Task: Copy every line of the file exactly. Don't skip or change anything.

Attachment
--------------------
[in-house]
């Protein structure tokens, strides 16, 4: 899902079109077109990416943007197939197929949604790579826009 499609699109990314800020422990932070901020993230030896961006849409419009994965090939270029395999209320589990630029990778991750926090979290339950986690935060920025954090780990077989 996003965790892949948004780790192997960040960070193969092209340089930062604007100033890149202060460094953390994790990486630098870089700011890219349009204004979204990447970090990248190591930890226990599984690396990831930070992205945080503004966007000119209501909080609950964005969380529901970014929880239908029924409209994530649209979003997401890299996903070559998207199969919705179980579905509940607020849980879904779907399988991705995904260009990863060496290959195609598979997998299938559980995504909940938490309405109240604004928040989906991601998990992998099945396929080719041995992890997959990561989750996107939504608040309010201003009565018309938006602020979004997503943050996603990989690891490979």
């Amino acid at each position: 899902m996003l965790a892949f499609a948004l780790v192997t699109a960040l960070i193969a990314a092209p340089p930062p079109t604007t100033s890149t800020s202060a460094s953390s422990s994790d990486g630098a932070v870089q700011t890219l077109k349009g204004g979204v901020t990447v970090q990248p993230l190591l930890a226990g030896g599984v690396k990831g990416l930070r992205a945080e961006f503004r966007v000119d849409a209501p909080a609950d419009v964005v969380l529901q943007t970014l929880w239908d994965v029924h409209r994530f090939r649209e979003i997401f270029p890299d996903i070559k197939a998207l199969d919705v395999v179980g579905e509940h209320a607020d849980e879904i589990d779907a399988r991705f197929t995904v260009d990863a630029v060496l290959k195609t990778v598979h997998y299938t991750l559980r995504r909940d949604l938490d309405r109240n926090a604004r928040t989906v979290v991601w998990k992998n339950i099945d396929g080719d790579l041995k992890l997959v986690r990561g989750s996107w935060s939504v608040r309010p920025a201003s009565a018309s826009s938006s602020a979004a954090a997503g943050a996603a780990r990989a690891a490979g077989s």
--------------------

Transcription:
[in-house]
């Protein structure tokens, strides 16, 4: 899902079109077109990416943007197939197929949604790579826009 499609699109990314800020422990932070901020993230030896961006849409419009994965090939270029395999209320589990630029990778991750926090979290339950986690935060920025954090780990077989 996003965790892949948004780790192997960040960070193969092209340089930062604007100033890149202060460094953390994790990486630098870089700011890219349009204004979204990447970090990248190591930890226990599984690396990831930070992205945080503004966007000119209501909080609950964005969380529901970014929880239908029924409209994530649209979003997401890299996903070559998207199969919705179980579905509940607020849980879904779907399988991705995904260009990863060496290959195609598979997998299938559980995504909940938490309405109240604004928040989906991601998990992998099945396929080719041995992890997959990561989750996107939504608040309010201003009565018309938006602020979004997503943050996603990989690891490979």
């Amino acid at each position: 899902m996003l965790a892949f499609a948004l780790v192997t699109a960040l960070i193969a990314a092209p340089p930062p079109t604007t100033s890149t800020s202060a460094s953390s422990s994790d990486g630098a932070v870089q700011t890219l077109k349009g204004g979204v901020t990447v970090q990248p993230l190591l930890a226990g030896g599984v690396k990831g990416l930070r992205a945080e961006f503004r966007v000119d849409a209501p909080a609950d419009v964005v969380l529901q943007t970014l929880w239908d994965v029924h409209r994530f090939r649209e979003i997401f270029p890299d996903i070559k197939a998207l199969d919705v395999v179980g579905e509940h209320a607020d849980e879904i589990d779907a399988r991705f197929t995904v260009d990863a630029v060496l290959k195609t990778v598979h997998y299938t991750l559980r995504r909940d949604l938490d309405r109240n926090a604004r928040t989906v979290v991601w998990k992998n339950i099945d396929g080719d790579l041995k992890l997959v986690r990561g989750s996107w935060s939504v608040r309010p920025a201003s009565a018309s826009s938006s602020a979004a954090a997503g943050a996603a780990r990989a690891a490979g077989s």